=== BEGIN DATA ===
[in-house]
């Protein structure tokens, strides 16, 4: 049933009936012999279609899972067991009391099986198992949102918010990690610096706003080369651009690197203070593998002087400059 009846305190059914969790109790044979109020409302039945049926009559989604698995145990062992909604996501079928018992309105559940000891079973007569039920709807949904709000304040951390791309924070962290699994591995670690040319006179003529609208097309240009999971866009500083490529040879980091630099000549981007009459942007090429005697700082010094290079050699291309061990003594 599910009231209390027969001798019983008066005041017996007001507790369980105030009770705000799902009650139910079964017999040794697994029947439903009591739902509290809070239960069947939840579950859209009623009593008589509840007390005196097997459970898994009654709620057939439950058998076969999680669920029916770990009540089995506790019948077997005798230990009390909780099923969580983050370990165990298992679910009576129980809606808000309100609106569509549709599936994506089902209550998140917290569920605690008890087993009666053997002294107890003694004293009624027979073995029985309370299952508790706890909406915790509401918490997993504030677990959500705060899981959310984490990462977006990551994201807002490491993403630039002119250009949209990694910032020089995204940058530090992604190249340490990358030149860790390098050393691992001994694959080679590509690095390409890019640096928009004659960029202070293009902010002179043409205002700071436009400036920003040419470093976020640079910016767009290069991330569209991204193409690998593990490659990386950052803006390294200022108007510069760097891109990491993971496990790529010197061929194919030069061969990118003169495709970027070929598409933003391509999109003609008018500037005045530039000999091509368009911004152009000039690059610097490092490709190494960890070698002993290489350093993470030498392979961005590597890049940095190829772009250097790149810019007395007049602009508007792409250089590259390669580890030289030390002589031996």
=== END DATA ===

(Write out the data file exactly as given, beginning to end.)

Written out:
[in-house]
């Protein structure tokens, strides 16, 4: 049933009936012999279609899972067991009391099986198992949102918010990690610096706003080369651009690197203070593998002087400059 009846305190059914969790109790044979109020409302039945049926009559989604698995145990062992909604996501079928018992309105559940000891079973007569039920709807949904709000304040951390791309924070962290699994591995670690040319006179003529609208097309240009999971866009500083490529040879980091630099000549981007009459942007090429005697700082010094290079050699291309061990003594 599910009231209390027969001798019983008066005041017996007001507790369980105030009770705000799902009650139910079964017999040794697994029947439903009591739902509290809070239960069947939840579950859209009623009593008589509840007390005196097997459970898994009654709620057939439950058998076969999680669920029916770990009540089995506790019948077997005798230990009390909780099923969580983050370990165990298992679910009576129980809606808000309100609106569509549709599936994506089902209550998140917290569920605690008890087993009666053997002294107890003694004293009624027979073995029985309370299952508790706890909406915790509401918490997993504030677990959500705060899981959310984490990462977006990551994201807002490491993403630039002119250009949209990694910032020089995204940058530090992604190249340490990358030149860790390098050393691992001994694959080679590509690095390409890019640096928009004659960029202070293009902010002179043409205002700071436009400036920003040419470093976020640079910016767009290069991330569209991204193409690998593990490659990386950052803006390294200022108007510069760097891109990491993971496990790529010197061929194919030069061969990118003169495709970027070929598409933003391509999109003609008018500037005045530039000999091509368009911004152009000039690059610097490092490709190494960890070698002993290489350093993470030498392979961005590597890049940095190829772009250097790149810019007395007049602009508007792409250089590259390669580890030289030390002589031996």